Market size is an important factor that affects the any kind of business. This is largely because the rate of growth of the market largely reflects the amount of consumers available to purchase one's time. Statistics indicate that the UK retail chain sector is slowly reaching saturated levels. There are stores for almost every type of product under the sun. For instance, when one is looking for old suits then they may choose the option of going for Argos, when they require music CDs, then they have the option of going to Zavvi. Consequently, Woolworths is placed at a position where they are competing for a stagnating market i.e. one that is growing at very low rates yet the number of industry players is on the rise.
Other external factors affecting Woolworth's decision making processes are also linked to the way they go about making their personal decisions. For instance, the issue of taxation is quite important in determining whether Woolworths succeeds or not. Since it depends on exports for most of their commodities, then the company is affected adversely by international tariffs in trade. However, it should be noted that the retail chain store sector is not highly regulated by the UK government and this is a plus on the part of Woolworths.
1) How globalisation influences policies and decision making at Woolworths UK
Enterprises and corporations alike are highly influenced by the concept of globalisation and Woolworths is not an exception. Before critically analysing this issue, it is essential to clarify its meaning; globalisation is defined as the increased level of contact between a certain entity and the rest of the world, through globalisation, mutual understandings, personal friendships and world citizenry is created. However, in terms of business entities, globalisation may not be a positive. This is largely because it causes increased competition which may be difficult to out manoeuvre especially when one lacks the capacity for change.
Woolworths UK was a brainchild of the US based subsidiary. Consequently, it had transferred knowledge and business structures from that part of the world to the United Kingdom. This meant that the company ought to have created a local solution to the local UK environment. Local marketing appeal for international companies such as Woolworths is crucial in succeeding in their market. This can only be done by incorporating all the external and internal factors. The United Kingdom was not the original company base for Woolworths; consequently, they needed to look for ways in which they could adopt to the local culture in the UK.
The UK consumer culture has changed dramatically over the past few years. This is as a result of increased levels of exposure brought on by information technology. Consequently, consumers are well aware of their rights and they also know where to find cheap bargains. This is actually the reason why Woolworths has not been performing very well; most consumers want a retail store with preset themes or one with cheap products.
Since so many other retail stores are available, then Woolworths has been pushed to the periphery in light of this competition. It should be noted that globalisation has played a large role in promoting this information driven consumer culture. Through interaction with other parts of the world, the UK's technological status has dramatically improved. People can get important retail information at the touch of a button and this makes them very choosy. In other words, globalisation has boosted information technology which has heightened consumer awareness and thus diminished demand for Woolworths' products which do not represent the best value for money.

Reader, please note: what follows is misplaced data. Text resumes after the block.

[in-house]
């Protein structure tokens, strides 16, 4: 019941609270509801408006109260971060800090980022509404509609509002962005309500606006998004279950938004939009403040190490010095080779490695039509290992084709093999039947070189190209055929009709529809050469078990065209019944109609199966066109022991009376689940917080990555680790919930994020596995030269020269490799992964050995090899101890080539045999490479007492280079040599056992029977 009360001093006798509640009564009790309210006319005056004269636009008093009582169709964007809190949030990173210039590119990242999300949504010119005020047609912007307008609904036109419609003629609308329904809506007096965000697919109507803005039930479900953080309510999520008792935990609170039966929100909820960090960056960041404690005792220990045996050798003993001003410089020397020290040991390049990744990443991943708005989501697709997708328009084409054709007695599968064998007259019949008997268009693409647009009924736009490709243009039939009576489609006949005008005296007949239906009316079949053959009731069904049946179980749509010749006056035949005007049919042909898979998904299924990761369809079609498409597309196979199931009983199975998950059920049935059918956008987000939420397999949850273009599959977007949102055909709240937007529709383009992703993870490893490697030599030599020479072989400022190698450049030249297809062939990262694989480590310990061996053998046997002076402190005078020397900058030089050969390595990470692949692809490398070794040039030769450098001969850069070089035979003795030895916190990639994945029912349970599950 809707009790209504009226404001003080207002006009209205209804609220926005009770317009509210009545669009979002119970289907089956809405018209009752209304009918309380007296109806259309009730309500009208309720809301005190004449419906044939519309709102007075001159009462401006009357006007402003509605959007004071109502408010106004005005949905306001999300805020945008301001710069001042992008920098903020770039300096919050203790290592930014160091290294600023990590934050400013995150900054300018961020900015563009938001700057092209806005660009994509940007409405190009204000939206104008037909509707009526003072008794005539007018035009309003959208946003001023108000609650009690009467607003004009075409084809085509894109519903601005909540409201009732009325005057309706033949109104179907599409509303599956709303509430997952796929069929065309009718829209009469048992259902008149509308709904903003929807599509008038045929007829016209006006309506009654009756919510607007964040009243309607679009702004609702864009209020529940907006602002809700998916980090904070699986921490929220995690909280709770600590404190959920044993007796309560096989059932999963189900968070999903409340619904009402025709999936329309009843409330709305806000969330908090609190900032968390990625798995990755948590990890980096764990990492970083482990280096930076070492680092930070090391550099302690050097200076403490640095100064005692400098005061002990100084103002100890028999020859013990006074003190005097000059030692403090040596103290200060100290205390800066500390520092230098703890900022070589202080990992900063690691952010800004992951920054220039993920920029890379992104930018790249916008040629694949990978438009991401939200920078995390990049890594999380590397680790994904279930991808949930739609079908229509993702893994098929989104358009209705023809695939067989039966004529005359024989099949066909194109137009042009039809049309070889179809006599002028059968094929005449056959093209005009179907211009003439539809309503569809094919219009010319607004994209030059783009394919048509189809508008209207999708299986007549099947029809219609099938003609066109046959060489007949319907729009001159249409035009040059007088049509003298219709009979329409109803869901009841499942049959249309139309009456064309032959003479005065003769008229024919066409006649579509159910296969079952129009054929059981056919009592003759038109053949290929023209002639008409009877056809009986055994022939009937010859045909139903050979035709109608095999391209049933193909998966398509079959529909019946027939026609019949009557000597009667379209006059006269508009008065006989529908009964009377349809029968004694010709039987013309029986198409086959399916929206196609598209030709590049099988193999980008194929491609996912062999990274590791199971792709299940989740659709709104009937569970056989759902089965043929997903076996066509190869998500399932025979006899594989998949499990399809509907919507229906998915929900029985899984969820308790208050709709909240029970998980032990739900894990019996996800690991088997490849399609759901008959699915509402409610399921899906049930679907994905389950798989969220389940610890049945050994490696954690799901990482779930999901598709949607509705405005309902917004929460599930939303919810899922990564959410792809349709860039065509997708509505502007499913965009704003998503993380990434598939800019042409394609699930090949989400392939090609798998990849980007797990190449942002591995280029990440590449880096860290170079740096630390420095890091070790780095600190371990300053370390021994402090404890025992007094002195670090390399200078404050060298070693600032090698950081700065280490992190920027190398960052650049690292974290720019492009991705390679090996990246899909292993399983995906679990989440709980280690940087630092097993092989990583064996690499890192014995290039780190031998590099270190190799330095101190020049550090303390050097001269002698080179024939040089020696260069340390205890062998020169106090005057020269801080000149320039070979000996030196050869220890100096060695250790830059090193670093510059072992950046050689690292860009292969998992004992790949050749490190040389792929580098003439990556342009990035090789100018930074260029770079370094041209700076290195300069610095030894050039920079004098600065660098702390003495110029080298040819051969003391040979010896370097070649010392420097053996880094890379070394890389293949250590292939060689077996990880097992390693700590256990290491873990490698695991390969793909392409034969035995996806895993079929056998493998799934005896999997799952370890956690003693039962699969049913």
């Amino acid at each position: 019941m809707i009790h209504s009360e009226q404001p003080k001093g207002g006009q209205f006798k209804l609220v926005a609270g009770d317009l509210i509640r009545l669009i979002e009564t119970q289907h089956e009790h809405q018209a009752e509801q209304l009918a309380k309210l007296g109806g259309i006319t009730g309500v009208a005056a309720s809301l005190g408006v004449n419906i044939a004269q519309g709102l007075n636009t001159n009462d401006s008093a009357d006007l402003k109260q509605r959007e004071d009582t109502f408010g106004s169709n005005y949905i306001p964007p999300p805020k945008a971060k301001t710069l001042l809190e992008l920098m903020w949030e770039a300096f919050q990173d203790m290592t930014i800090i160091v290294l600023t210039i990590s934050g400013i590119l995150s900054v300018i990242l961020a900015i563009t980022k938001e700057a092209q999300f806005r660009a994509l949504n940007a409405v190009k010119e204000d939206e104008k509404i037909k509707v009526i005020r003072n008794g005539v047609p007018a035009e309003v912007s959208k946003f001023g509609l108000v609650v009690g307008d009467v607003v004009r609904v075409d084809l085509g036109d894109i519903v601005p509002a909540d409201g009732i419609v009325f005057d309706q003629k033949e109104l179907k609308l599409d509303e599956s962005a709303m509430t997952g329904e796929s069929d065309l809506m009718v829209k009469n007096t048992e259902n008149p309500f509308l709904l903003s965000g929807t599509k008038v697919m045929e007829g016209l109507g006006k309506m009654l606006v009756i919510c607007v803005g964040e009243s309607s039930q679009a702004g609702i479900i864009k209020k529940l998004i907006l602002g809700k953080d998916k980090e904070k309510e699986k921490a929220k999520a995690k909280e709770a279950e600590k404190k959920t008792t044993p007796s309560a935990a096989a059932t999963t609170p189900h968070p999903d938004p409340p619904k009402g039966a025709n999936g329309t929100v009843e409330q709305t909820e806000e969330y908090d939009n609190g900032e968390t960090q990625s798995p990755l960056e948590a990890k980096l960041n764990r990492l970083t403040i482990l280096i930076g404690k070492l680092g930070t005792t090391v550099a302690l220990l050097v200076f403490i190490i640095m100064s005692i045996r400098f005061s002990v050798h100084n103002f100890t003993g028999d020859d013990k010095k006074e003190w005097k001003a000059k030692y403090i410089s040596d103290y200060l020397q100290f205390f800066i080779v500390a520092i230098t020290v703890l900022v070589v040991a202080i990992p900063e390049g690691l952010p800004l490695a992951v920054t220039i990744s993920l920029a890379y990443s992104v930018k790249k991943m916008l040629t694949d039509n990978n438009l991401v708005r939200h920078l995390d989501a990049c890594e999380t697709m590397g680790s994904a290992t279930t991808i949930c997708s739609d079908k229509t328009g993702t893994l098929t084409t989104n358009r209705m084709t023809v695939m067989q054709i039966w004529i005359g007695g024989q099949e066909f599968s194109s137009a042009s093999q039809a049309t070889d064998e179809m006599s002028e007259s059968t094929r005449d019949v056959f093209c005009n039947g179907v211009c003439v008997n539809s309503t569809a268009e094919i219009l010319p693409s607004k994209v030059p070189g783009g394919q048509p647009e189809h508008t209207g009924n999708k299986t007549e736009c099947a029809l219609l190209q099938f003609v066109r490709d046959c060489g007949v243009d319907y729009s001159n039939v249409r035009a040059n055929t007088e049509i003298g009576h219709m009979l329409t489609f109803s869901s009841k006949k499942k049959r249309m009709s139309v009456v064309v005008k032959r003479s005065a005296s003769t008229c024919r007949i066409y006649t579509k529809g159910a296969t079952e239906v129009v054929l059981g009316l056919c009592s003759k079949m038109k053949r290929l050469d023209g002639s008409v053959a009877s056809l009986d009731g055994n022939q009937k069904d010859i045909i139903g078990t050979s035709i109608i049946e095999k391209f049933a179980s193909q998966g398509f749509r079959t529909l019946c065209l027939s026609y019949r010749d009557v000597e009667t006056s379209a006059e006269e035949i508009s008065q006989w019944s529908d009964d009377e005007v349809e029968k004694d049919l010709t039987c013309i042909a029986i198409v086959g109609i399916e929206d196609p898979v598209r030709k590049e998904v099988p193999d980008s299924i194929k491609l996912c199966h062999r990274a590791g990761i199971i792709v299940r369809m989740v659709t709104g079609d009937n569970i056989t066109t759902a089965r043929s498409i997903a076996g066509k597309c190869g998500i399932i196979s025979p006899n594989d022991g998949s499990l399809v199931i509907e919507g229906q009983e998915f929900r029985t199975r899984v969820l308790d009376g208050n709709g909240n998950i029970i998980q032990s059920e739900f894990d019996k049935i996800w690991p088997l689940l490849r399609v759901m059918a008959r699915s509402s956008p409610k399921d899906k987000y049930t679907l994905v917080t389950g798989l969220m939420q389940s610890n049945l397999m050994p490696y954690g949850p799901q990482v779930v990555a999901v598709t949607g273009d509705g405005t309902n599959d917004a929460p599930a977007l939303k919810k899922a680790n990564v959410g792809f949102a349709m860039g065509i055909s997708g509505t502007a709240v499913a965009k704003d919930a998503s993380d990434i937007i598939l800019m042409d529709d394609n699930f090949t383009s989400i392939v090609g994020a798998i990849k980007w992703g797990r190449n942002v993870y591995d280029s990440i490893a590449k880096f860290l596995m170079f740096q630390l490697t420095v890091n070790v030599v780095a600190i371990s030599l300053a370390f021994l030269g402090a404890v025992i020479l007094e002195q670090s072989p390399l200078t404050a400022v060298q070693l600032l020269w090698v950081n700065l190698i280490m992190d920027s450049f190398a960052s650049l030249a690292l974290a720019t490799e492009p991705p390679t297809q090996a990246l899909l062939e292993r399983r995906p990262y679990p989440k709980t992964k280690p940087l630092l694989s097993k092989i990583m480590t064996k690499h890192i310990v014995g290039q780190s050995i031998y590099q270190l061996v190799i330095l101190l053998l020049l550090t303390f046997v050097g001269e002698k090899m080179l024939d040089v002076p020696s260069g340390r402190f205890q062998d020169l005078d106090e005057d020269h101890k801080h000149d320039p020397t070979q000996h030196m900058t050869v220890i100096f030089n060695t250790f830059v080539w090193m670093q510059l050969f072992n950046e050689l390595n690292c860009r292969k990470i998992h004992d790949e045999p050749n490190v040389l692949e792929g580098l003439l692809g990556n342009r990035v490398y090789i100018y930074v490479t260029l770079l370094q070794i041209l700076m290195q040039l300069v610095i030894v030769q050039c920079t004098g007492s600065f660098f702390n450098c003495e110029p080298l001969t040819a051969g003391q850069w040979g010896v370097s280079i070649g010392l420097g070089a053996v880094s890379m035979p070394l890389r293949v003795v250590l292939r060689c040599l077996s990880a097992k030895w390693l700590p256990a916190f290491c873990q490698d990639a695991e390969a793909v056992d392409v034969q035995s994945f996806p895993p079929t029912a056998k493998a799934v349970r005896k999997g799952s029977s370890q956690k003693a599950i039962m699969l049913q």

Globalisation has highly affected shopping behaviour among a series of consumers owing to the fact that it has promoted more job opportunities. Many UK consumers are constantly moving form country to country while conducting business, getting educated or working for a certain multinational. This therefore means that globalisation has created situations in which the UK consumer has very little time in his or her hands. People are now working for more hours and most of them have very little spare time for themselves. What this means for Woolworths is consumers also have little time to spend in their retail outlets. When going for shopping, buyers may be interested in spending as little time as possible in such outlets so that thy can get back to their busy schedules. Decision making in Woolworths must be such that it centres on meeting this need to save time when purchasing. (Kubeck, 1995)
Globalisation highly affects the productivity levels at Woolworths through its supply section. This is because now Woolworths and other retail chain stores have a wider supply base to choose from. They can source their commodities at a cheaper price from other countries of the world or they can locate high quality goods from suppliers in continents. Depending on how Woolworths reacts to this, global supply sourcing can either be a positive or a negative. It can be positive when good suppliers are chosen. However, it can be negative when Woolworths has been outcompeted by other retails who manage to get cheaper goods at lower prices.
Globalisation has also raised the level of competition among various industry players in the retail chain store sector. This is because globalisation favours growth of multinationals. The UK is plagued with a series of multinationals such as Tesco, Wal-Mart, Asda and many more. These multinationals create greater competition because of their diffused processes and also because of greater network structures, greater flows of information and hence greater productivity.